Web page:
by Whitney Pitcher
“Cautious, careful people, always casting about to preserve their reputation and social standing, never can bring about a reform. Those who are really in earnest must be willing to be anything or nothing in the world’s estimation, and publicly and privately, in season and out, avow their sympathy with despised and persecuted ideas and their advocates, and bear the consequences.” – Susan B. Anthony
Governor Palin’s decision not to renew her contract at Fox News has received a lot of discussion from the punditry as expected. Some have pretentiously referred to her as a fad. Others wrote her political obituary (just as they did when she stepped aside from the governorship), casting everything in past tense as if she just plans ride off into the aurora bourealis on a snow machine. Of course, Governor Palin isn’t the political equivalent of pogs or Shirley MaClaine, who has had more lives than most cats. Rumors of her political death are greatly exaggerated, which is just how she wants it. As Governor Palin said to Breitbart News on Saturday, ” we delight in those who underestimate us”.
Throughout her career, Governor Palin, just like Susan B. Anthony, has cared far more about reform than reputation. When she was on the city council, she took a stand by voting against a regulation for garbage pickup because it would have unethically steered business to the garbage company owned by other council member. Who was that council member? Nick Carney–the very person who encouraged Palin to run for city council. Reform was more important to her than social standing.
As an oil and gas regulator in the Murkowski administration, she stood up to Randy Ruedrich, a fellow member of the Alaska Oil and Gas Commission and the head of the Alaska Republican Party, when he did party business on state time and was engaged in other unethical behavior. Palin did all she could do with in her power to expose the corruption, but Governor Murkowski did not act. The only thing Palin felt she could do in good conscience was resign. She gave up a six figure job and risked her political future.Again, reform was more important to her than social standing.
Later, as Governor and following her time as the GOP vice presidential candidate, she was hit with a barrage of frivolous ethics complaints. Defending these complaints cost her family hundreds of thousands of dollars, her state upwards of two million dollars, and her staff eighty percent of their time. Governor Palin thought that remaining governor stood in the way of reform for Alaska, as the money and time suck of ethics complaints stymied progress for her state. Rather than bitterly clinging to power, Governor Palin resigned with the full understanding that it may negatively affect her political future.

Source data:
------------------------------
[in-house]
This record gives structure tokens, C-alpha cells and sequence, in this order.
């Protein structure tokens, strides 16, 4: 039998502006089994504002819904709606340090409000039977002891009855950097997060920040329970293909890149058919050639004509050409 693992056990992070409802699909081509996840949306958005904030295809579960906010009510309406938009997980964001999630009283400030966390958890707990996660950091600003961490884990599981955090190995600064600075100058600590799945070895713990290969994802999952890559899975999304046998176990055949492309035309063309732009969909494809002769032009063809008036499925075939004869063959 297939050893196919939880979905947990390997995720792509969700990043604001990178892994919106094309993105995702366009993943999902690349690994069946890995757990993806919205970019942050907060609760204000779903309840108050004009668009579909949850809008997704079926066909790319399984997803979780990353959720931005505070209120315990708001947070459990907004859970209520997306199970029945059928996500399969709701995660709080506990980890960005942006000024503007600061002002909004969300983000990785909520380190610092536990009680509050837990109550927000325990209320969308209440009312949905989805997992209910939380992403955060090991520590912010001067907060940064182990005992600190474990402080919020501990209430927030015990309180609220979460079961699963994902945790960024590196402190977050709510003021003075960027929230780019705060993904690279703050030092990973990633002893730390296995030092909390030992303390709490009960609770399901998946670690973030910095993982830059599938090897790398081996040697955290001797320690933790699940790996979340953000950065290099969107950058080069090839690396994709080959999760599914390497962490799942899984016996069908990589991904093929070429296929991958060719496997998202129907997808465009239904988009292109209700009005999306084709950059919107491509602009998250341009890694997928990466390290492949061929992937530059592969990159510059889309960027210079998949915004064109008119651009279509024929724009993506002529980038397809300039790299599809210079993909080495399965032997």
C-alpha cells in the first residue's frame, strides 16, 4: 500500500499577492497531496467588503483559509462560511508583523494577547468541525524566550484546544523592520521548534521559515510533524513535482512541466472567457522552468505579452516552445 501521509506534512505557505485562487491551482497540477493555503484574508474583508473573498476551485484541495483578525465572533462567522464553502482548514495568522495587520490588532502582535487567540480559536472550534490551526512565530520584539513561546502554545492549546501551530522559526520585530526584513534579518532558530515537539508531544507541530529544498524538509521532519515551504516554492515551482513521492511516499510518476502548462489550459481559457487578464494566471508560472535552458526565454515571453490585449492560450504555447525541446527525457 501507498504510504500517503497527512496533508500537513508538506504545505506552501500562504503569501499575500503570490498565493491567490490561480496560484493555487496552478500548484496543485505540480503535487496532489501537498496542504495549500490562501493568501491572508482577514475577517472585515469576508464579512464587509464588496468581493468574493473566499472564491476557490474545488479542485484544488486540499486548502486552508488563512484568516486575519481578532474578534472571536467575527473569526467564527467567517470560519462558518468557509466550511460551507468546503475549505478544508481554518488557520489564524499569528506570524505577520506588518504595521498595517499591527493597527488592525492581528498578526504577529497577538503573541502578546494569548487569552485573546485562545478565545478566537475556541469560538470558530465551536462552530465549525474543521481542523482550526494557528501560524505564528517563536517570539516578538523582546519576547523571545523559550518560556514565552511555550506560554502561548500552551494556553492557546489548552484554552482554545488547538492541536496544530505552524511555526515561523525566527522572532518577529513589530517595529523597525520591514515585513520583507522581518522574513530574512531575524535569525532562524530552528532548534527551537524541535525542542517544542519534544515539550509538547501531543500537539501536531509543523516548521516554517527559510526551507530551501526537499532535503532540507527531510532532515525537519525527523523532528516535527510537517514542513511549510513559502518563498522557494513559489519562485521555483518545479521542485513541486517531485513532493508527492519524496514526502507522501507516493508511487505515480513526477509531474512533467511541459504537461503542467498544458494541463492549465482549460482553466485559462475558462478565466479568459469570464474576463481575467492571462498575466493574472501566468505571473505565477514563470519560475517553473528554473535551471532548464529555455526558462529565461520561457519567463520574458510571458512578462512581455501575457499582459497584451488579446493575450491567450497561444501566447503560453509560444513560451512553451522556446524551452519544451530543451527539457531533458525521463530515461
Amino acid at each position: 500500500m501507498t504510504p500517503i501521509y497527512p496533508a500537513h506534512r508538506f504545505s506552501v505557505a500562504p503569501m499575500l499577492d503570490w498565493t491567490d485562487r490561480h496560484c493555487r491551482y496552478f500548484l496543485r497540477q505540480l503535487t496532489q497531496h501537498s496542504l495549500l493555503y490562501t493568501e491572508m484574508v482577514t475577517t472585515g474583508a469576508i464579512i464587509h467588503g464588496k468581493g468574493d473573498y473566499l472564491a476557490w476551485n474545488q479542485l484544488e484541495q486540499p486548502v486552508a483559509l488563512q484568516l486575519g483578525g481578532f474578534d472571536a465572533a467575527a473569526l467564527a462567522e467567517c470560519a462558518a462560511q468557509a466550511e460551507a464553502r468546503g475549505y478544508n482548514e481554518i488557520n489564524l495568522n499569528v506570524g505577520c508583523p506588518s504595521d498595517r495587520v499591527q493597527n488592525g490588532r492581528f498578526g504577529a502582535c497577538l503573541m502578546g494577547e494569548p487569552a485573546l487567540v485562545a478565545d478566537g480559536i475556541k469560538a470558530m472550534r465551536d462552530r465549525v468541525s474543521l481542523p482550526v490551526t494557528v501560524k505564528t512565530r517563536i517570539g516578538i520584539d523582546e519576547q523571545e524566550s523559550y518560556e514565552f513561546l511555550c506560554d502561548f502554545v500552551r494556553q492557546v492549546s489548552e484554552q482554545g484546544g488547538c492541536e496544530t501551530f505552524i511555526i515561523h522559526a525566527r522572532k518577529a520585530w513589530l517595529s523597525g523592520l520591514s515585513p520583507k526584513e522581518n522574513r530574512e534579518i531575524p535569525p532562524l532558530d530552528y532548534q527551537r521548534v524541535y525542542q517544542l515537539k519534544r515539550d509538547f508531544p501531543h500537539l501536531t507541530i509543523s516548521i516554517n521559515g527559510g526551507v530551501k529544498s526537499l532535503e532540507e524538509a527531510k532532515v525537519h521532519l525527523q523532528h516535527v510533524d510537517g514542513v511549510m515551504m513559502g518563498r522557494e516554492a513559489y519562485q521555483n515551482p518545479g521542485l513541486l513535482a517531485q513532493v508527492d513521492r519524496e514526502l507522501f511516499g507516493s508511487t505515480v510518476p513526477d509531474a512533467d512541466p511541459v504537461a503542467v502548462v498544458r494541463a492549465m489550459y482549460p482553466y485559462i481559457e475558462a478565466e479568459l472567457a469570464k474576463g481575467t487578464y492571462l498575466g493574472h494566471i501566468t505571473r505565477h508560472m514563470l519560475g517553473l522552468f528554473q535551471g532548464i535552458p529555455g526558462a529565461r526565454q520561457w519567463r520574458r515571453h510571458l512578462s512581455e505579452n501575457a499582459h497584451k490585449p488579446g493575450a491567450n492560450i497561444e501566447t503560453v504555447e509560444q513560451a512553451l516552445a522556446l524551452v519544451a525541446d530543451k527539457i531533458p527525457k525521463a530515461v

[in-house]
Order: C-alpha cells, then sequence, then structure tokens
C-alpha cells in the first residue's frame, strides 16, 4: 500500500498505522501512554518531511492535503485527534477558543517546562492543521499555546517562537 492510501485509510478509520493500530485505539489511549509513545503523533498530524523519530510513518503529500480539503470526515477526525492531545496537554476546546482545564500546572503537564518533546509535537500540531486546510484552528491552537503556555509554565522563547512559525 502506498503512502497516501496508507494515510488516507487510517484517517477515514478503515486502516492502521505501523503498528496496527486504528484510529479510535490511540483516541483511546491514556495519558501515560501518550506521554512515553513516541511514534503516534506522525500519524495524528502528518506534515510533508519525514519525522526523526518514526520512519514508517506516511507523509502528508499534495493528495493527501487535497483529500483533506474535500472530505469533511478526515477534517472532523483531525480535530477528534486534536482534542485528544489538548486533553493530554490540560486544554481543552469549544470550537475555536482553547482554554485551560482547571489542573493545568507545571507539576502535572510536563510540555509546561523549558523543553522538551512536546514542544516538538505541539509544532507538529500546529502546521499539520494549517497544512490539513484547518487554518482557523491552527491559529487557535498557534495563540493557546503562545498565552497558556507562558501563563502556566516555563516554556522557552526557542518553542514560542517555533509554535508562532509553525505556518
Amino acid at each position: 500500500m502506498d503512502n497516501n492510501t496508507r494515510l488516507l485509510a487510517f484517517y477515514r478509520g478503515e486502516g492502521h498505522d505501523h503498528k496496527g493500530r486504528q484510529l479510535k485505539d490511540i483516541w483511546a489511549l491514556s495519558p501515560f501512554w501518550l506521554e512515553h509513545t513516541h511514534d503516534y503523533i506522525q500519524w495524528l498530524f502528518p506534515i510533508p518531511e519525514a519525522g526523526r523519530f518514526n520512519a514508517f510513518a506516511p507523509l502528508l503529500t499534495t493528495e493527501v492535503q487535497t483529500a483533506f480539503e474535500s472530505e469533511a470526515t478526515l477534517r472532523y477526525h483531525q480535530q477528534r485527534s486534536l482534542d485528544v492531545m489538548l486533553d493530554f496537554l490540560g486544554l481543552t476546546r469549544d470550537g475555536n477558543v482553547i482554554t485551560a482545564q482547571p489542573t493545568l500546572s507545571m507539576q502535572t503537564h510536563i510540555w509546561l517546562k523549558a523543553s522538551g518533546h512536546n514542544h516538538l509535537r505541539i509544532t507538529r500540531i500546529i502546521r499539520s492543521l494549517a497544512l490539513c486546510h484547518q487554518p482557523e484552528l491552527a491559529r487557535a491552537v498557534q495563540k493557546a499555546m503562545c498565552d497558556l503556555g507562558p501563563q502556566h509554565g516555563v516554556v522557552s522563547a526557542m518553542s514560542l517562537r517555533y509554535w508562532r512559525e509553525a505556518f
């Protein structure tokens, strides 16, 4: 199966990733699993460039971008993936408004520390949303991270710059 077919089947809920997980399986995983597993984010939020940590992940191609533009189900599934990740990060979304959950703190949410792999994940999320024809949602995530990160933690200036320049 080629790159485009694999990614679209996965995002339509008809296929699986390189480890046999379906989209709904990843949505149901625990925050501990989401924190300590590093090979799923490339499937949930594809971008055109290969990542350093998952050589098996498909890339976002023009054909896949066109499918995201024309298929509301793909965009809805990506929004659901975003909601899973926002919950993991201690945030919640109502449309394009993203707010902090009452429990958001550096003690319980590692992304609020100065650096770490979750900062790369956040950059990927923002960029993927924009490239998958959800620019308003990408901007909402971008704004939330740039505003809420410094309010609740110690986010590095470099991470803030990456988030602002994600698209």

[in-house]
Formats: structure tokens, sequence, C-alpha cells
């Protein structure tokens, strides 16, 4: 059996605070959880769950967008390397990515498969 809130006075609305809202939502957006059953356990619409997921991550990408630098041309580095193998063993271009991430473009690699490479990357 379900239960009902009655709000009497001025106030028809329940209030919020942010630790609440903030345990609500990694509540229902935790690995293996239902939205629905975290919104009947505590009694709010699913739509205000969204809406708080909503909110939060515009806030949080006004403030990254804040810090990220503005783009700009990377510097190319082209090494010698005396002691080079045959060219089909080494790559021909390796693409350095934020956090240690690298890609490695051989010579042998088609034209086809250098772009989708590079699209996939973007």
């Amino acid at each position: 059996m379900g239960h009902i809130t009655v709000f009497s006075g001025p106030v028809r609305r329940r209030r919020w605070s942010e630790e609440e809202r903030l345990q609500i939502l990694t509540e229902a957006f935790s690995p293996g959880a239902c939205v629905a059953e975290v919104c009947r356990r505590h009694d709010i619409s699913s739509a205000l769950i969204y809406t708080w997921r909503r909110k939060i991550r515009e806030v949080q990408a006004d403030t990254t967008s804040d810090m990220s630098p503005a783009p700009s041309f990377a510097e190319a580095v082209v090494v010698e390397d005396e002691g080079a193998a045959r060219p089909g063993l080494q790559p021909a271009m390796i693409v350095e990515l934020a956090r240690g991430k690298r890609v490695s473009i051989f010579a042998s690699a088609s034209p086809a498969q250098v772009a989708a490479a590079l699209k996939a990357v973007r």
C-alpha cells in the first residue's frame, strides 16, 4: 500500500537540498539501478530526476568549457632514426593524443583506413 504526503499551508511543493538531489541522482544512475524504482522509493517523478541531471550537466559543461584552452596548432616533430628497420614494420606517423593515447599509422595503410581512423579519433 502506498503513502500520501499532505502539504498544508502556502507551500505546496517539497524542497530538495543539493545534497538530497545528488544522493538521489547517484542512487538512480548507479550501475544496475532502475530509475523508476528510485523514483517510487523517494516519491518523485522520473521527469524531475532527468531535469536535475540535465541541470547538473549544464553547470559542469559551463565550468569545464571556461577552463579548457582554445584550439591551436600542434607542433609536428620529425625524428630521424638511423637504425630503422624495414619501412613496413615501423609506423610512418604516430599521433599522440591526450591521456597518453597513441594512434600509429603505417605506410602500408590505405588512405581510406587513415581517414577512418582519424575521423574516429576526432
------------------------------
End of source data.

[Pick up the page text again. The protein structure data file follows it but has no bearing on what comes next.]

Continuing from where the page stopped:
Following her resignation, she used multiple media platforms to spread her conservative message. She became a commentator at FoxNews, endorsed and campaigned for reform minded candidates,spoke at Tea Party rallies and used social media outlets to voice her ideas and thoughts on issues ranging from energy independence to foreign policy to government ethics. She used somewhat unconventional outlets, like TLC’s Sarah Palin’s Alaska and appearances Conan O’Brien, to reach new groups and affect the culture beyond the traditional media used in politics. For much of this, she was mocked. Governor Palin takes to the her Facebook page far more often than the pages of the Wall Street Journal, although she does that on occasion too. However, using such a platform was poo pooed as unserious. In reality, it was a revolutionary way for politics to enter the social media, as people were exposed to energy policy right along side new pictures of their grand children and news of their favorite music artist’s tours. Her travelogue show exposed new people to Alaska’s vast resources and the application of a strong work ethic. Again, reforming the method of marketing conservatism in culture and new media was more important to her than her social standing within a party holding steadfast to a world where white papers, focus groups, and power point presentations are seen as the means to influencing the populace.
Governor Palin spoke unabashedly as a commentator at FoxNews. However, as an outlet primarily seen as the “Republican” channel, commenting at Fox became “preaching to the choir”. As she noted on Saturday, Governor Palin’s message of reform is taking on the “big government enablers” on our side and using opportunities to broaden “the message of the beauty of freedom and the imperative of defending our republic and restoring this most exceptional nation.” Interestingly and possibly purposefully, news of Governor Palin’s departure from Fox and her next steps came as the same time as the National Review held a summit, complete with participation from Joe Scarborough, to discuss the future of conservatism–i.e. the very preaching to the choir that she indicated that conservatives need to move away from. For all this, the mainstream media, many of whom try to cast FoxNews as inconsequential, are now trying to portray Governor Palin as irrelevant without Fox. Yet, if one is truly irrelevant, they usually do not require hundreds of news stories deeming them so. She is so “irrelevant” that a publicly funded university did a study to determine how much money she was paid per word at Fox. There still hasn’t been a study to determine how much money the federal government spends/borrows per word that President Obama reads off of a teleprompter.
Governor Palin’s next step of reform is to expand her previous steps of taking on the party establishment and continuing to broaden the message of conservatism. Reform is in her nature–whether is policy reform inside elected office or conservative messaging reform and supporting reform minded candidates outside of office. As she said in channeling Revolutionary war hero John Paul Jones, she has not yet begun to fight.